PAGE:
Belgium and the Waste of Wilmots

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Credit:guardian.com

It has been observed on many occasions before, but a team of talented sportspeople should only become a ‘golden generation’ when they actually triumph in a significant way. Thus, England’s much-discussed lineage of supposedly golden talent (one that never made it past the last-eight of a major tournament) are undeserving of the title, while Germany circa 2006-2014 (perennial semi-finalists before becoming world champions in Brazil) fit the bill more accurately. Despite this, the latest team to carry this honour/albatross around their necks is the current Belgium side: frequently ranked as one of the best two or three sides in world football, and boasting some of the most expensive and talented individuals to ever grace the modern game. Like England, they have earned this international title of ‘golden generation’ through no major international achievement, and their opening round defeat to Italy at EURO 2016 has provoked many questions over this side’s true quality.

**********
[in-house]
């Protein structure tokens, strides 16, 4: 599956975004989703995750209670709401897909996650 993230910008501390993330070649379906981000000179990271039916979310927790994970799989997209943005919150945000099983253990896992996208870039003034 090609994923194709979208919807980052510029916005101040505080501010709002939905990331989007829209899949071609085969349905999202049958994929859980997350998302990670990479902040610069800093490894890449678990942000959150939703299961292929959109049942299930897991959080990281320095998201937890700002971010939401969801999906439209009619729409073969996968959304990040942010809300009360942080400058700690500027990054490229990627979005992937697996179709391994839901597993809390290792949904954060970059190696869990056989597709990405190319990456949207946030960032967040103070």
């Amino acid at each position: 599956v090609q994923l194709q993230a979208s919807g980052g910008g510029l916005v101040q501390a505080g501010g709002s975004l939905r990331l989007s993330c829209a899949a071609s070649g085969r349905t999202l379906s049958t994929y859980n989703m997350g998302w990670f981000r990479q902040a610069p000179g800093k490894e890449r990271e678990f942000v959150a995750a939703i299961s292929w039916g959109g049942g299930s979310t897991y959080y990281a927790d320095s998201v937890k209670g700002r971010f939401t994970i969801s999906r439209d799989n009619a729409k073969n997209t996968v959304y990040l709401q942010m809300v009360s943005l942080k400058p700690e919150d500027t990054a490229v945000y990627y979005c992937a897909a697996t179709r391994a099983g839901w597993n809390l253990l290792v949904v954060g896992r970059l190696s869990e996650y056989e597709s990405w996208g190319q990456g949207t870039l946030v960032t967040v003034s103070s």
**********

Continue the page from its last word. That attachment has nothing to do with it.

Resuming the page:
When trawling through many of the post-match think pieces, a common theme of analysis emerges. Italy – a side under Conte labelled by some of their own media as direly lacking in quality – were a brilliant collective team, that triumphed over Belgium’s collection of individuals: a side boasting more talent, but lacking the togetherness that Italy used to brutal effect. There is truth in this observation, but too many of the accounts wandered into age-old archetypes of each team. Belgium’s performance became wrapped in seeing the side as pampered, over-hyped ‘individuals’, while accounts of Italy’s collective performance dug out the old observations of canny Italians cynically fouling their way to the win. Again, there is truth within these points…just not the whole truth.

Belgium did indeed look like less of a cohesive side than Italy. Their attacks often came from individual sparks of magic, in contrast to Italy’s flowing team counter-attacks. But there were times when the much-feted Belgium attack did click. The latter stages were awash with smart, recycled attacks featuring swift interplay between the forwards, while a second-half counter sprung by Hazard was breath-taking. The issue however is that these flashes – moments of truly excellent, flowing football that any supposed ‘golden generation’ should aspire to – came in spite of, rather than because, of the team’s tactical set-up. The fault of Belgium is not a team of inherent individuals; it is a team that becomes individuals due to the unimaginative, restrictive instructions of their manager.